Headache Disorders: Diagnosis, Clinical Features and Classification (online course)

Event details

£175

Online

N/A
N/A
EH16 4TJ
United Kingdom

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55.9227234, -3.1398824

Event Organiser

The content of the course has been chosen and structured to develop your understanding of the diagnosis and clinical features of headache disorders. The course will provide you with an introduction to headache as a collection of complex neurological disorders that impact significantly as a patient and societal burden.

It also discusses guidelines and classification systems such as the ICHD-3 and their use in the clinical setting. Illustrated with case studies throughout, the course would be of benefit to any healthcare professional presented with patients suffering from headache. This includes manual therapists, pharmacists, nurses, family physicians, physician assistants etc. The course is fully online and runs for five weeks.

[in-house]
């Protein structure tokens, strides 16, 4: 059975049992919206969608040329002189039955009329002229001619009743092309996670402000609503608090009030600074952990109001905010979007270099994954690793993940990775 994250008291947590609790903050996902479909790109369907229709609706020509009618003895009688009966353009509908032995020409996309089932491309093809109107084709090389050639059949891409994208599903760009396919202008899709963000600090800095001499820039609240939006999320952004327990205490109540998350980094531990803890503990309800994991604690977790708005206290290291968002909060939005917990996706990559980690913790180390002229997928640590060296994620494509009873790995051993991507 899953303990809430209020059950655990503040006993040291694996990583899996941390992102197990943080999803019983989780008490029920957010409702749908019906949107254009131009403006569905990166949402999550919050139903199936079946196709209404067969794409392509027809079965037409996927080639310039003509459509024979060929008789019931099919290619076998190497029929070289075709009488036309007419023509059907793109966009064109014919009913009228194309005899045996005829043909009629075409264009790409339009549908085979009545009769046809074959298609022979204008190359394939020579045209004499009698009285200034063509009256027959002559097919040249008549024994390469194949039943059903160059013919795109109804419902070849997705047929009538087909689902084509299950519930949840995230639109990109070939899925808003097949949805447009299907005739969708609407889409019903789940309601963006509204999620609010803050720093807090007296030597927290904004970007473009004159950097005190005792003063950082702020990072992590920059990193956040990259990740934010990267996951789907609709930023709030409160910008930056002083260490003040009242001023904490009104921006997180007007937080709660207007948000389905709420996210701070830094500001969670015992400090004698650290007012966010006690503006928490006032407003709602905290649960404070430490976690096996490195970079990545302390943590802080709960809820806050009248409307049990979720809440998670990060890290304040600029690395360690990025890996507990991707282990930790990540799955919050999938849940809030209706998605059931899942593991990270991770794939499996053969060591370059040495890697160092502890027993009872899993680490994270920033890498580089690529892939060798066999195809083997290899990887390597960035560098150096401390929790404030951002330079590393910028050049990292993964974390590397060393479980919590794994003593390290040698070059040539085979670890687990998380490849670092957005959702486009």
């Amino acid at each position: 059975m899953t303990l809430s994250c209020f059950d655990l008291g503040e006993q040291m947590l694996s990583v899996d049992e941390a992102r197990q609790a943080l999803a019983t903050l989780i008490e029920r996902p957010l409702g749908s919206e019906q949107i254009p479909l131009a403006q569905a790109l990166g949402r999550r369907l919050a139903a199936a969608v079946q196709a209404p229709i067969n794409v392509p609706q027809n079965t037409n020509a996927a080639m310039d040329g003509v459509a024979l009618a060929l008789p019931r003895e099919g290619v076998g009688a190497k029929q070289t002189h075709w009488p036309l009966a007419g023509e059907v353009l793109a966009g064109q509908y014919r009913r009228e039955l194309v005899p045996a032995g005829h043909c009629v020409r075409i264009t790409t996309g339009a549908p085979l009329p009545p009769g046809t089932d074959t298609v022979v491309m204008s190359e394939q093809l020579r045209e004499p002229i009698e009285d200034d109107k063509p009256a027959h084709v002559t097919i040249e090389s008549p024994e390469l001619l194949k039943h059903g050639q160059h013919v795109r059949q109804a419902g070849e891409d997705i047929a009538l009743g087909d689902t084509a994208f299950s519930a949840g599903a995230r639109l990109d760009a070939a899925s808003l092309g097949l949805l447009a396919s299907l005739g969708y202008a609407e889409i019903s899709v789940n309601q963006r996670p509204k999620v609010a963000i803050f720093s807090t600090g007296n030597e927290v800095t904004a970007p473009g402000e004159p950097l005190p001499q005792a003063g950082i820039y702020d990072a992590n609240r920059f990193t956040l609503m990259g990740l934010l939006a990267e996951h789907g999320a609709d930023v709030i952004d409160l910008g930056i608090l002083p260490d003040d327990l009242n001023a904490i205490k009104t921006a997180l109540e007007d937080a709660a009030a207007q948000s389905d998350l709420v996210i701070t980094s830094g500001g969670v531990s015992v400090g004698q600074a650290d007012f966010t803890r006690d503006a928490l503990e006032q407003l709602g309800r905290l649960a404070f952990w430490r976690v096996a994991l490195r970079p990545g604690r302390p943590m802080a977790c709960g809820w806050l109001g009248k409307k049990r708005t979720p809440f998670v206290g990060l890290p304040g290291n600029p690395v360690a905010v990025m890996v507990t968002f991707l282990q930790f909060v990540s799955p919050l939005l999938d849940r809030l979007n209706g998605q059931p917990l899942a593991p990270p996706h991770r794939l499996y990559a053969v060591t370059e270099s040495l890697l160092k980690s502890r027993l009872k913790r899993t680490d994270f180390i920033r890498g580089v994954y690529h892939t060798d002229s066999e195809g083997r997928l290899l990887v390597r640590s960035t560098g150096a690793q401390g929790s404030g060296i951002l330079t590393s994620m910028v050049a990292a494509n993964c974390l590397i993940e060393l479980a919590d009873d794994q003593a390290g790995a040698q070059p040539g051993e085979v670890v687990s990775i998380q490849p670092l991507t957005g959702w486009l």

For further information and to book a place on the course please follow the link:

https://bit.ly/32QtN6v
 

Course Content

The material will examine the following:

  • Primary and secondary conditions
  • Episodic, intermediate and chronic headache
  • Identity warning signs of secondary headaches
  • Classification according to the ICHD-III
  • The clinical features, diagnostic criteria, and differential diagnosis of the episodic forms of tension-type and migraine headaches
  • The spectrum of migraine
  • Recognise that headache symptoms and headache classification can change with time and should be monitored
  • Interaction with patients to discuss clearly and concisely the clinical features of commonly presented headache subtypes including, episodic tension type headaches, episodic migraine, chronic migraine, medication overuse headache and cluster headaches
  • Use of simple diagnostic tools to identify different headache subtypes and also to assess the impact of headache on patients’ lives
  • The need for referral if sinister headaches are suspected
  • Medication overuse
  • Terminology used by patients when describing headache

Temporal Symptomatology